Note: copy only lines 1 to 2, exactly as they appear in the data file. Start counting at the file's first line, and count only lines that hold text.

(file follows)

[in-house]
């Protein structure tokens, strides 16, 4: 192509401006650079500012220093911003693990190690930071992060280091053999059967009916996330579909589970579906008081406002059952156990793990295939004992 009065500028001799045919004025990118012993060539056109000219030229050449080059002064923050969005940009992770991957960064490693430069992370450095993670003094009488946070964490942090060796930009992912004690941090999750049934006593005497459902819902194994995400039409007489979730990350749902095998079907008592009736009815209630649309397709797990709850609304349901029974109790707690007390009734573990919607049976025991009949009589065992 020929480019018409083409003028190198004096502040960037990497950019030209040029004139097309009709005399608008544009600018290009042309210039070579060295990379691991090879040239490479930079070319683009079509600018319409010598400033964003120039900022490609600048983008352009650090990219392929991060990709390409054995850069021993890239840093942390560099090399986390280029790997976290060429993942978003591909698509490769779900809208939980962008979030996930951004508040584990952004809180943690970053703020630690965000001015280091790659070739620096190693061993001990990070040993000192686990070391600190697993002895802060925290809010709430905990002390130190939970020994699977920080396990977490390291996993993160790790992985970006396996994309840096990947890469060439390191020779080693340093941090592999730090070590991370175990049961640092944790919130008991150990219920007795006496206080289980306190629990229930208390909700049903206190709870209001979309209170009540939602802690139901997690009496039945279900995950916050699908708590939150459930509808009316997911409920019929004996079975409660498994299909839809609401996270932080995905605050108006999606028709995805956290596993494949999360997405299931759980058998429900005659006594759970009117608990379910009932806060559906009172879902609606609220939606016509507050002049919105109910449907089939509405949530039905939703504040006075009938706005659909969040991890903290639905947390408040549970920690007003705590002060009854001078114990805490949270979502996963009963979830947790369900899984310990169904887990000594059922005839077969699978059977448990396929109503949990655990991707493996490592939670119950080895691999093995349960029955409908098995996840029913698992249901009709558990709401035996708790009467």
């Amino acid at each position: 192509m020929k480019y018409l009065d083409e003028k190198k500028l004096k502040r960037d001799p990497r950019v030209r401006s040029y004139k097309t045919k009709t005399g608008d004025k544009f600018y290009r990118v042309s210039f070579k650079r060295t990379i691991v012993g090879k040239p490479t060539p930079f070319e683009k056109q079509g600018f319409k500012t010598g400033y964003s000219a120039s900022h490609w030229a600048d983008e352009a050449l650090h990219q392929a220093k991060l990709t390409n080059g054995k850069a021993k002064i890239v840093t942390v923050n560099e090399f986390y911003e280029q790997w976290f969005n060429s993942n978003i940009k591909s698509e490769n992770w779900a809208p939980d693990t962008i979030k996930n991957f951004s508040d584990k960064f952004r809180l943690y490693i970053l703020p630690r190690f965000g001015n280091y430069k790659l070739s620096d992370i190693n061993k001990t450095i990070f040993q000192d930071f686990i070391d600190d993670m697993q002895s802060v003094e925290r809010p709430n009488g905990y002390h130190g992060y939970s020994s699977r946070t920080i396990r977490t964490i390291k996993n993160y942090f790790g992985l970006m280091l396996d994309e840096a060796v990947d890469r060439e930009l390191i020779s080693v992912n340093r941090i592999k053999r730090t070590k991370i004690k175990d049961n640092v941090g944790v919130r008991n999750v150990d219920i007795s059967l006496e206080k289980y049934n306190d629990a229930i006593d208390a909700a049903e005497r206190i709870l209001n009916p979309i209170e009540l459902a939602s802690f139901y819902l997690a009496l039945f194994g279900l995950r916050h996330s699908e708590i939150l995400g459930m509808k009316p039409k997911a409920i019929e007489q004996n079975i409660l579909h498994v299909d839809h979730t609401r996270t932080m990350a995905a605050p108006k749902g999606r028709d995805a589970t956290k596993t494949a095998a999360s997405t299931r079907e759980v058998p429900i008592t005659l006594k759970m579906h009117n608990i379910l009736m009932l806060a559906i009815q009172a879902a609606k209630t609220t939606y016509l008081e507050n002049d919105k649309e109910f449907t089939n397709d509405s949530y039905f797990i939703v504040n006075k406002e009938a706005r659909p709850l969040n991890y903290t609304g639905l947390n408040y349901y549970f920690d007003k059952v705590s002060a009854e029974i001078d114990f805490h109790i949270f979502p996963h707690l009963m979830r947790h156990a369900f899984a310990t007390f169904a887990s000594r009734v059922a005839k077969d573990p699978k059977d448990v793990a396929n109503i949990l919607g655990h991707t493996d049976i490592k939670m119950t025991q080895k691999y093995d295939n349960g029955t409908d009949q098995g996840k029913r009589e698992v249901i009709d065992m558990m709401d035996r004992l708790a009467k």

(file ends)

[in-house]
């Protein structure tokens, strides 16, 4: 192509401006650079500012220093911003693990190690930071992060280091053999059967009916996330579909589970579906008081406002059952156990793990295939004992 009065500028001799045919004025990118012993060539056109000219030229050449080059002064923050969005940009992770991957960064490693430069992370450095993670003094009488946070964490942090060796930009992912004690941090999750049934006593005497459902819902194994995400039409007489979730990350749902095998079907008592009736009815209630649309397709797990709850609304349901029974109790707690007390009734573990919607049976025991009949009589065992 020929480019018409083409003028190198004096502040960037990497950019030209040029004139097309009709005399608008544009600018290009042309210039070579060295990379691991090879040239490479930079070319683009079509600018319409010598400033964003120039900022490609600048983008352009650090990219392929991060990709390409054995850069021993890239840093942390560099090399986390280029790997976290060429993942978003591909698509490769779900809208939980962008979030996930951004508040584990952004809180943690970053703020630690965000001015280091790659070739620096190693061993001990990070040993000192686990070391600190697993002895802060925290809010709430905990002390130190939970020994699977920080396990977490390291996993993160790790992985970006396996994309840096990947890469060439390191020779080693340093941090592999730090070590991370175990049961640092944790919130008991150990219920007795006496206080289980306190629990229930208390909700049903206190709870209001979309209170009540939602802690139901997690009496039945279900995950916050699908708590939150459930509808009316997911409920019929004996079975409660498994299909839809609401996270932080995905605050108006999606028709995805956290596993494949999360997405299931759980058998429900005659006594759970009117608990379910009932806060559906009172879902609606609220939606016509507050002049919105109910449907089939509405949530039905939703504040006075009938706005659909969040991890903290639905947390408040549970920690007003705590002060009854001078114990805490949270979502996963009963979830947790369900899984310990169904887990000594059922005839077969699978059977448990396929109503949990655990991707493996490592939670119950080895691999093995349960029955409908098995996840029913698992249901009709558990709401035996708790009467």